Highline Beta continues to iterate on its service/product offering and go-to-market. We’ve had some nice wins here, but lots of learnings too. And missteps. Our business isn’t a simple 1 product or 1 service thing–it’s somewhat nuanced, adaptable and fluid. Building a brand in an ever-crowding market where you have innovation consultants, venture studios, innovation labs, independent consultants, accelerators and more, is hard. What are we? Who are we? What do we do? When? Why? Dammit, figuring this stuff out ain’t easy. I’ve seen many startups struggle with this, and we’re no different. Many startups aren’t even truly sure what problem they’re solving–at their very core–and then it feels a bit like wandering the desert.
This Stuff is Hard
One of the things I try and keep top of mind as we face these types of challenges is the notion of outcomes over outputs. It’s not too difficult to do stuff, make stuff, or keep busy. Creating value is a whole other ballgame. I recently read Outcomes Over Output by Josh Seiden, which is a short read (few hours) but poignant. I shared the book with a couple of members on our team, and actually we should all read it (probably a few times.)
You Forget What You Knew
When you’re in the middle of building a startup it’s easy to forget everything you’ve learned about building startups.
For example, true scale takes 7-10 years. If you look at most of the really successful startups (or beyond-startup companies), they’ve been at it for a decade. Airbnb is a great example of that. Nothing is built in a day. And if the foundation isn’t solid–which btw, takes a long time to build because you’re going to screw it up a bunch of times–things will eventually crumble. So you build. Brick by brick. Then a couple bricks are crap, and you replace them. Or you put a few bricks in the wrong place, and you have to tear them out and restart. Over and over. There’s no secret formula. No silver bullet. Anyone who tells you there is, is a flat out liar.
Another example: You will spend more time doing things you don’t want to be doing than you realize. It almost doesn’t matter what you like and don’t like, just be prepared for the fact that a good portion of your time will be spent on things you don’t like, because those will be things your startup needs. Maybe it’s managing cash flow. Or recruiting. Or sales. Or operations. When I find myself in this situation, I try and focus on the big picture, the vision of what we’re trying to accomplish. I focus less on the work itself and more on what that work will help us achieve.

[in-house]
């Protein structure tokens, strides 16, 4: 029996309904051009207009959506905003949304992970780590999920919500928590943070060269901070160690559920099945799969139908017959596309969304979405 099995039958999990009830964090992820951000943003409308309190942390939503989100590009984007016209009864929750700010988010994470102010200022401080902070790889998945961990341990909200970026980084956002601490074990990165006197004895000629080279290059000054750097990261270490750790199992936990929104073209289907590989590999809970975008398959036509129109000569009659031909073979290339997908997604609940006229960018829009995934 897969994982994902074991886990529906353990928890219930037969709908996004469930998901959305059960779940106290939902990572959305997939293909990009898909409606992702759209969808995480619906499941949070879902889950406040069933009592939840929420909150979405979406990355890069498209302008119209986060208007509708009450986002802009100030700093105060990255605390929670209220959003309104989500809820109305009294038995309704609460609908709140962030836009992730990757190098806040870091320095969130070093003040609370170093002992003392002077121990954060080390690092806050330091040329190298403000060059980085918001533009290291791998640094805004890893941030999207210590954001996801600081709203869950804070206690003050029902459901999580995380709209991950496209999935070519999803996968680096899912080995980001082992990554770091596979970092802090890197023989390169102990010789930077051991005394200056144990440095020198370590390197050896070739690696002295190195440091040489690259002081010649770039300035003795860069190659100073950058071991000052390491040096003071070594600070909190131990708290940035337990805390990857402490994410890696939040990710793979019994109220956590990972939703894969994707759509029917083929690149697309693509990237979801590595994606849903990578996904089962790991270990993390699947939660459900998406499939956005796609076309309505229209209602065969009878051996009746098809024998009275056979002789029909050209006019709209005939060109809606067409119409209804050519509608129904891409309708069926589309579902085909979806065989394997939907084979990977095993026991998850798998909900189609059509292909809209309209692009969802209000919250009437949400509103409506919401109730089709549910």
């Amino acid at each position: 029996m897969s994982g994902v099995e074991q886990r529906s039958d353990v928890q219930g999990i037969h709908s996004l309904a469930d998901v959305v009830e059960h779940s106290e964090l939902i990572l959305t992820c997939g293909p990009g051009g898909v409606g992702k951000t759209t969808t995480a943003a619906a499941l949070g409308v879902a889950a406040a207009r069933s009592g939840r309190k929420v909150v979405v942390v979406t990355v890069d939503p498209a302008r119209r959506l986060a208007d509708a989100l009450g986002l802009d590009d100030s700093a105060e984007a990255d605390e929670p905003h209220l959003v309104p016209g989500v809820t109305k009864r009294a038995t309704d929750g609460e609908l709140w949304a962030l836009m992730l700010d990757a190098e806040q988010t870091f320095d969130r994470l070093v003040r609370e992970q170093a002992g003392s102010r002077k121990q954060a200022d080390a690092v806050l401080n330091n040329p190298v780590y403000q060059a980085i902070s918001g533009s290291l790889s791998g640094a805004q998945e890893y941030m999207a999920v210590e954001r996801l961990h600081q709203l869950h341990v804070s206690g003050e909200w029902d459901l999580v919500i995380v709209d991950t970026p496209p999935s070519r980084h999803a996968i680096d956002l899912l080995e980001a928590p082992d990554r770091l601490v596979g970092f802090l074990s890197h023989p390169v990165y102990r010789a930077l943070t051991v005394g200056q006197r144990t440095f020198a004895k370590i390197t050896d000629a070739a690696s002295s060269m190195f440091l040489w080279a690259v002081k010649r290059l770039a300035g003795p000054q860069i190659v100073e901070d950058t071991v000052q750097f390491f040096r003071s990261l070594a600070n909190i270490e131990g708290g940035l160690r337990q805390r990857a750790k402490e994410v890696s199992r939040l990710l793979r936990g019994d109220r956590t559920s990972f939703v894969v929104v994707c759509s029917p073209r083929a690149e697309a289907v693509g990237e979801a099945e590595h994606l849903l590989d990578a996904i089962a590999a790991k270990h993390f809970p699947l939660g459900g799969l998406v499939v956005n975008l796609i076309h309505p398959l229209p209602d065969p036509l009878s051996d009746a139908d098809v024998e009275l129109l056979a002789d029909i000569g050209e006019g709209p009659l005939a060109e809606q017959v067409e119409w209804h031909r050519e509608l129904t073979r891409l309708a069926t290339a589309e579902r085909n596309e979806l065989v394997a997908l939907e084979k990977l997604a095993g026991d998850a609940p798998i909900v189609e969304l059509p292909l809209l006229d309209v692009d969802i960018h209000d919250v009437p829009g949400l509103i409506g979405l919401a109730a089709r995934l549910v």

One more example: Pivoting is very, very real. And the hardest part of this job is decision making. What seemed like a good idea 6 months ago goes in completely the opposite direction now. In the early days (even 2-3+ years in) there are so many unknowns that you have to make a lot of decisions based on gut and instinct. There’s some data, but never enough. And you have to move fast. So you pick. And then when you realize you’re wrong, you pivot. New data comes in, circumstances change, etc. I don’t think there’s been a single startup in history that hasn’t pivoted (there probably is, but this is a moment for being dramatic.) Sometimes the best decision is no decision at all. Take a breath, pause and think. Strategy is sometimes a bit of a dirty word early on for startups, but in absence of one you’re just running and executing, but perhaps not building as solidly and smartly as you should. So change is real. It’s the one constant. And it’s spurred by external and internal factors, some of which you can control, many of which you can’t. I try and remind myself that the whole thing is a learning process. When you stop learning, you’re probably toast. Back to the basics. Build. Measure. Learn. It’s so hard to do, but when done right, it genuinely works.
The Future is Bright